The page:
Flex Luthor, The Fortress CO, Caldwell, 2003 Unrepeated, possibly harder, likely hardest in US

Jaws II, Rumney NH, Vorotnikov, 2007, Unrepeated, claimed 15a, bouldery

Psychedelic, Gorilla Cliff, UT, Graham, 2001, 14c/d, very short V13 crux followed by 13a also unrepeated

Graham's hybrid route/boulder problem The Fly at Rumney I am removing from consideration since it has seen a number of repeats, including a near-flash by Chris Sharma.

Is this an indication of just how far the bouldering trend has gone? In Europe it appears that there are dozens of routes at the grade in all sorts of places from Spain to Germany. Are American climbers unable or unwilling to put in the hard work for the big lines of the future?

After all when you can get your video on MVM for tacking on 3 traverse moves to a roadside V10 in Boulder Canyon, why bother searching for the bigger fish? This is not to diss Ty who is a superb climber but a media scene that underplays the significance of routes. Is Joe Kinder the only climber left who puts on a harness? Obviously not but recently one is left wondering...

Speaking of putting in routes, Justin Sjong was kind enough to let me put up a problem at the Spot, a nice little 4- on the Font boulder. And since an unnamed employee mentioned the possibility of blogging about problems at the Spot, as I have done before, I will again. I look forward to doing much more at CATS as well.

Monday, March 17, 2008

Fresh Snow for Spring Break

Well my spring break has started with 5 inches of fresh snow. I have confidence it will melt soon which is good since I have 3 projects (V10, V11, V12) running simultaneously up at Flag. Details as/if they are sent. I had a good Sunday session at the Spot, doing 4 of the Open comp problems yesterday, the first time I have ever succeeded doing that many in a single session. Most of the ones I tried, regardless of grade, were good problems with a mixture of hold types and techniques. In other words not mindless sloper jumps or simple crimp ladders. Justin Sjong appears to be coordinating setting which is good news. His wide experience, professional attitude and open outlook is just what the Spot needs.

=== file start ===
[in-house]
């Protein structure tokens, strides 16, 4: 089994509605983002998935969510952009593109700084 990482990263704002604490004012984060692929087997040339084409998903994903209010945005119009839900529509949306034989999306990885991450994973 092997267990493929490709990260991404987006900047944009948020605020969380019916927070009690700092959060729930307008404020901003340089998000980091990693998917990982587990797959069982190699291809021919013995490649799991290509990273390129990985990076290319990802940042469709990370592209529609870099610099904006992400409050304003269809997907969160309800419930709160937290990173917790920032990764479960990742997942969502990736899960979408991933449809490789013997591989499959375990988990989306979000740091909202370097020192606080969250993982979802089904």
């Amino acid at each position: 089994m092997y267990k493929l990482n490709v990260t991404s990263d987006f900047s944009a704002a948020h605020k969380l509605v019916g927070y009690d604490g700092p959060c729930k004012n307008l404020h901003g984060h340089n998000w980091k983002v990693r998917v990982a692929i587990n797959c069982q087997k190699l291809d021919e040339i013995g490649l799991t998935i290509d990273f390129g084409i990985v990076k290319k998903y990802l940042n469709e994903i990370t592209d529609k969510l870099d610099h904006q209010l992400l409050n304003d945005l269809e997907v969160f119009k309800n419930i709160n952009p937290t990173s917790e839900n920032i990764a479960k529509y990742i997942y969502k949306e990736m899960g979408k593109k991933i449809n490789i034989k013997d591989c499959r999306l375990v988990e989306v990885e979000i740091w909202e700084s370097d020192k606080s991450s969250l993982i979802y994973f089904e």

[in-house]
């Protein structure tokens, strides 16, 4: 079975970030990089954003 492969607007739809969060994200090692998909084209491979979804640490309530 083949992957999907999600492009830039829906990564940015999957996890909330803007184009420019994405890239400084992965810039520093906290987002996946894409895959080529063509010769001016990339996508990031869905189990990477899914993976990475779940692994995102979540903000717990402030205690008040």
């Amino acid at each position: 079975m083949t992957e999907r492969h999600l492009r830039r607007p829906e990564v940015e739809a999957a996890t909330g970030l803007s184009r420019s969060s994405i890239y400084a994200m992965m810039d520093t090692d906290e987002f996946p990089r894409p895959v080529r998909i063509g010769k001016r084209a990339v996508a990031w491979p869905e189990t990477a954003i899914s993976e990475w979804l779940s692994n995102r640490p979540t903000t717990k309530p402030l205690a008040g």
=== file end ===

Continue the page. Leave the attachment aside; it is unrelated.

I received an acceptance letter from the Ph.D. program at CU in Comparative Literature which could be a fairly major change in direction, allowing me, I hope, to focus more on scholarship and writing and not just teaching, as I have for the past decade.

I was sorry to hear of the death of Steve Dieckhoff, a local climber who was, sadly, mostly known for his anti-bolting activities. He was a much more complex and multifaceted individual than that. His death stands as a reminder that life is briefer and richer than we ever can realize, usually until it's too late.

And if you think you're climbing well, reports that Adam Ondra (age 15) climbed an 8c, 8c+, and 9a in a day. Which got me thinking, how many 9a climbs are there in the USA? Not that many, I think.

Wednesday, March 12, 2008

Sophia at dinner

Wednesday, March 5, 2008

A useful book, at least if you work for a living

If you check in at the office periodically and actually work for a living, you might find this book interesting and useful. At the very least a testimonial to the human condition. The author's blog is here. As they say in academia, the fights are intense because the stakes are so small.

Open 8 at CATS is starting to come together. Some crazy movement and thanks to some creative editing by Chris Danielson and Paul Robinson, a really cool problem. I set the first version which was apparently V15. Now it's more like V12.